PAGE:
Without getting into the pros and cons of the overall STCA plan for the Town Center, inclusion of the PNR at this point is more symbolic than substance. Here’s why. Continue reading “Park & Ride symbolic solution; more bus service is what’s needed”

Intervention badly needed for Sammamish city council

By Scott Hamilton, Editor

Editor’s Note: This column was drafted the week before last. The plan was to publish once the final traffic concurrency and building moratorium votes were taken, anticipated in November. But this weekend, Council Member Pam Stuart launched a highly personal, accusatory attack on Mayor Christie Malchow on Facebook. Stuart brought into the attack indirect reference to Malchow’s children, a political verboten that goes to the presidency of the United states. Thus, I made the decision to publish this column today.

The Sammamish city council badly needs an intervention. Residents have serious cause for concern with the dysfunctional, bitterly split ruling body.

The divisions and in-fighting are the worst seen since before incorporation.

Initially, the council split into two factions: The “new V-3” (Ramiro Valderrama, Jason Ritchie and Pam Stuart, odd bedfellows if there ever were any) and the “M-4” (Christie Malchow, Tom Hornish, Chris Ross and Karen Moran).

Ritchie coined the terms. (The old V-3 were Valderrama, Malchow and Hornish. The latter two split with Valderrama over his 180 degree flip-flops on environmental and development issues and his persistent distortion of facts and outright falsehoods he makes to advance his positions.)

For a while, even this split broke down. It became 2-2-3. Malchow and Hornish remained staunch allies. Moran and Ross became unpredictable votes, flip-flopping on the same issue between the M-2 and the V-3. The V-3 by-and-large remain a solid voting bloc.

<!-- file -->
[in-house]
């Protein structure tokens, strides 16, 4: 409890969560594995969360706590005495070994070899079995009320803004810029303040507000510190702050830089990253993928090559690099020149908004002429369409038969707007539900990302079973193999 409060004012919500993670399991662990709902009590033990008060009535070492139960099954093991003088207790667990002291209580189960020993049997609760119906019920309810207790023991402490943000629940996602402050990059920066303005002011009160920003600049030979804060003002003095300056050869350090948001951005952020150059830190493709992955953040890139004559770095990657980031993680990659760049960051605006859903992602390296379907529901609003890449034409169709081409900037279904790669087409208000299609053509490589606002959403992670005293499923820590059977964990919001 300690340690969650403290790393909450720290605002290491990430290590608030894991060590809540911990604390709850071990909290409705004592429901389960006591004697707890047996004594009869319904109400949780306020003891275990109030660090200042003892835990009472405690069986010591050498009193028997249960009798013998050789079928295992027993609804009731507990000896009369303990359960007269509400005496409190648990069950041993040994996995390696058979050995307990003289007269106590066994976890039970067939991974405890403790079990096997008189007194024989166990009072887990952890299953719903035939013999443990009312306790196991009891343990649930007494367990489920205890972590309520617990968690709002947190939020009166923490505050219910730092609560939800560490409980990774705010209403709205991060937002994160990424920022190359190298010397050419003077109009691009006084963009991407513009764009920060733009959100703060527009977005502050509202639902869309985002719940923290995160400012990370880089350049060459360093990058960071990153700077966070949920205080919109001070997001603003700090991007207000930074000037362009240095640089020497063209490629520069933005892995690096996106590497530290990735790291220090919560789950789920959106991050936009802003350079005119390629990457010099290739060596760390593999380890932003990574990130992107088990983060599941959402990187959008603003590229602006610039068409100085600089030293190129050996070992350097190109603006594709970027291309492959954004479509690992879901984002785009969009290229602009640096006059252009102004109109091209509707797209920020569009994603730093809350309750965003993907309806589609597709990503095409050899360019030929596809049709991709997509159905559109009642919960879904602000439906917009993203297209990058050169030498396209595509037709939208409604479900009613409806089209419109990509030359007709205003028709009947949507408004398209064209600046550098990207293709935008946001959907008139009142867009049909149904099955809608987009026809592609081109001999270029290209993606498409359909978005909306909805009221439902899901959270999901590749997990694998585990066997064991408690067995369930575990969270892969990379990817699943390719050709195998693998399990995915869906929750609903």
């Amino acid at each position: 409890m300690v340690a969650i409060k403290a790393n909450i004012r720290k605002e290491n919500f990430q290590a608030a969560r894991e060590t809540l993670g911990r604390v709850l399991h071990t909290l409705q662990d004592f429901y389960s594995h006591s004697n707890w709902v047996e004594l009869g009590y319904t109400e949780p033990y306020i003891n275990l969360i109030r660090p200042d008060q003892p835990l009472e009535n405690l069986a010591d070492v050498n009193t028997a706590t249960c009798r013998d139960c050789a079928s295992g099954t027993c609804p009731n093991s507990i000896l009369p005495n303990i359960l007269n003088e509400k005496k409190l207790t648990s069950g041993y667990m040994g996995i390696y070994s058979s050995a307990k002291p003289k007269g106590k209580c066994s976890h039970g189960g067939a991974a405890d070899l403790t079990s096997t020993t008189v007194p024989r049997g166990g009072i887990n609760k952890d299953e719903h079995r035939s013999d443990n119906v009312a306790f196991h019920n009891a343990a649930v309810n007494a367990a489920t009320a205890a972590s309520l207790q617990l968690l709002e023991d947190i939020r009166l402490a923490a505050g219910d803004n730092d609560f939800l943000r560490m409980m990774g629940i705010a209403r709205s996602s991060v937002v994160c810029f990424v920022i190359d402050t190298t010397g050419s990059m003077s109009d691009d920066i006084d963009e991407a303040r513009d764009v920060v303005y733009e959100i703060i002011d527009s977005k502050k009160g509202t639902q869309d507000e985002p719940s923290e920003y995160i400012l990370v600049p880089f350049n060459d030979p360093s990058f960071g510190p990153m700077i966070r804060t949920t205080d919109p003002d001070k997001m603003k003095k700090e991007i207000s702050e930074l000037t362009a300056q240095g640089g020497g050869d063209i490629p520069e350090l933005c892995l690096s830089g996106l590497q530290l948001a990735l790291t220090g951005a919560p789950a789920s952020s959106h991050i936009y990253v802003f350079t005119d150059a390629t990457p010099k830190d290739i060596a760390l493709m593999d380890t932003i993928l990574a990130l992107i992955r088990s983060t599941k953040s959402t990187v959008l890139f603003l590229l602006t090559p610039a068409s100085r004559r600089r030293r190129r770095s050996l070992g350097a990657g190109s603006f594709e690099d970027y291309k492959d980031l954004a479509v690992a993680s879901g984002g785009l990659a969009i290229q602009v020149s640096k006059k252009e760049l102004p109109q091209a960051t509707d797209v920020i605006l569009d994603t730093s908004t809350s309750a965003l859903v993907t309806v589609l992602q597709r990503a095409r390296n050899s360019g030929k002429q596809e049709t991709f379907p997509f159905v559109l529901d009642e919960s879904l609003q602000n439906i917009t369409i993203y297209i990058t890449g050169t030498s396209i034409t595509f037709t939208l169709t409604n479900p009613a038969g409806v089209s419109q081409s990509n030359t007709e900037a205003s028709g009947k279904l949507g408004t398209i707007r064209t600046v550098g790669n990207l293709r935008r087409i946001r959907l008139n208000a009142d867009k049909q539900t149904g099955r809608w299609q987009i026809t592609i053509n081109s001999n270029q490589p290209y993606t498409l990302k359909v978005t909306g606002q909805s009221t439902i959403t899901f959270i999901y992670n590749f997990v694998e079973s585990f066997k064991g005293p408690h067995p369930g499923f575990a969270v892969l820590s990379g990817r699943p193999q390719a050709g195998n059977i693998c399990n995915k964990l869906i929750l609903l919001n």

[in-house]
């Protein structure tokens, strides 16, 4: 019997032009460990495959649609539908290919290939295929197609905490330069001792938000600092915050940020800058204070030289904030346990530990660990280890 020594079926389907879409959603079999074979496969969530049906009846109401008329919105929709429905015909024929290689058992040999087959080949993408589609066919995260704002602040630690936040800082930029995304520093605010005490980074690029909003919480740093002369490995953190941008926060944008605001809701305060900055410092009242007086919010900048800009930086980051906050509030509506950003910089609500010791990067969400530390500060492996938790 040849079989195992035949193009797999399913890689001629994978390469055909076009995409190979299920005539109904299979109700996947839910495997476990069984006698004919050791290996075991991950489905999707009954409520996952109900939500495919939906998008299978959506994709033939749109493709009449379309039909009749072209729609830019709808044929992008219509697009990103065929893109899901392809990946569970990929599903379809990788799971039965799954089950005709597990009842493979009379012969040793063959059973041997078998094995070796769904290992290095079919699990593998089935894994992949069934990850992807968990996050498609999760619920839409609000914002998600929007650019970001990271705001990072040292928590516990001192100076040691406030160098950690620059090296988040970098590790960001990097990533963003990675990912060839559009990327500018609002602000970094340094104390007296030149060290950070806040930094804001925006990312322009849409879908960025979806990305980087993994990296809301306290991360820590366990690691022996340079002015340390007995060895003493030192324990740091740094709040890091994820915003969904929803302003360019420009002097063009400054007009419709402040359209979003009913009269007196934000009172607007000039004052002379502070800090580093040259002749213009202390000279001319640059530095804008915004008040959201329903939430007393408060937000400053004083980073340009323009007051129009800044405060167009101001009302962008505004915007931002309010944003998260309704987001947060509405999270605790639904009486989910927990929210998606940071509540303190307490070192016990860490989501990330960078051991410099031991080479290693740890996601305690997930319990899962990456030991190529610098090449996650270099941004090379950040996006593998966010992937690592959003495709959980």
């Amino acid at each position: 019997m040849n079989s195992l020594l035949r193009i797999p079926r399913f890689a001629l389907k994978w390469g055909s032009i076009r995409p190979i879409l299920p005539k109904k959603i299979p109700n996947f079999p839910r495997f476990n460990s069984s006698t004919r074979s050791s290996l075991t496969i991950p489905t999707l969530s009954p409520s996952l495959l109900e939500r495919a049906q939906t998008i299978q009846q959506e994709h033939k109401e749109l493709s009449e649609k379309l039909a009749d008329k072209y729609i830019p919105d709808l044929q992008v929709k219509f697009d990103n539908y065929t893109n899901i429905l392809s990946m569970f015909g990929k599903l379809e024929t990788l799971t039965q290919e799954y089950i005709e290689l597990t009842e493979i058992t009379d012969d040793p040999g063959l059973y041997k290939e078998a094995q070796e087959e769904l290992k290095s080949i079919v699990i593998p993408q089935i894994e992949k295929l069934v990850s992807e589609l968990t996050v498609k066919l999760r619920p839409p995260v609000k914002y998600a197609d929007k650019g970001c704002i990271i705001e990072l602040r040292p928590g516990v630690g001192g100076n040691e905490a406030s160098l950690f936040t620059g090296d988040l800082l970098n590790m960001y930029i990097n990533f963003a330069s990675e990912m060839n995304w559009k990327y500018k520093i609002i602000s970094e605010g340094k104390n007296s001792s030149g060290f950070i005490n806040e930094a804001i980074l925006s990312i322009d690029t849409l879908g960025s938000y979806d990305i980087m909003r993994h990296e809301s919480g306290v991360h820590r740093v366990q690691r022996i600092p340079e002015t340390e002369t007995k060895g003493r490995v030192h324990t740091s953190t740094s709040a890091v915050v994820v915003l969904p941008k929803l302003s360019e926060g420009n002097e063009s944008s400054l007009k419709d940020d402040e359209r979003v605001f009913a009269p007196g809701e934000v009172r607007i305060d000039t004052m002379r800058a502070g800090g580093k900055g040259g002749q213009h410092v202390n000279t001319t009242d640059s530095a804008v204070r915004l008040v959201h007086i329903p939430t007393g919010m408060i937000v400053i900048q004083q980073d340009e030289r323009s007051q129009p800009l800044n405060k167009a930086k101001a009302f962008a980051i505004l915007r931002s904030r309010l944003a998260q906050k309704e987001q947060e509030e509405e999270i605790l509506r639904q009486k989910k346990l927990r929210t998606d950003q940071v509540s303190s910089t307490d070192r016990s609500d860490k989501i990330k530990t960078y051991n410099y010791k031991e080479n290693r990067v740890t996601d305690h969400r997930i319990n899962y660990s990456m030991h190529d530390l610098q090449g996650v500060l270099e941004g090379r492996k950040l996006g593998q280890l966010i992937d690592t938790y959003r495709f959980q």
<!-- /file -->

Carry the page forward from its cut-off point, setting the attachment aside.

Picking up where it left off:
More recently, the 4-3 split reemerged. The infighting is worse than ever. It’s not clear that it won’t get worse. Continue reading “Intervention badly needed for Sammamish city council”

Stuart supported upzoning, with conditions, she told Master Builders Assn.

Sammamish Council Member Pam Stuart told the Master Builders Assn. before the 2017 city council election that she supported upzoning for higher density.

Sammamish Council Member Pam Stuart

In a questionnaire the MBA sent to candidates throughout the region, Stuart—who was making her first run for political office—said she would not “advocate” for upzoning, however.

The retrospective is relevant today because Stuart last week claimed high density development is environmentally friendly. Her position fails to take into account the realities of land use zoning, downzoning, “takings” and political opposition.

The MBA ultimately supported Stuart in her election. This support became a point of contention with Stuart’s opponent, John Robinson, in the council race last year. Continue reading “Stuart supported upzoning, with conditions, she told Master Builders Assn.”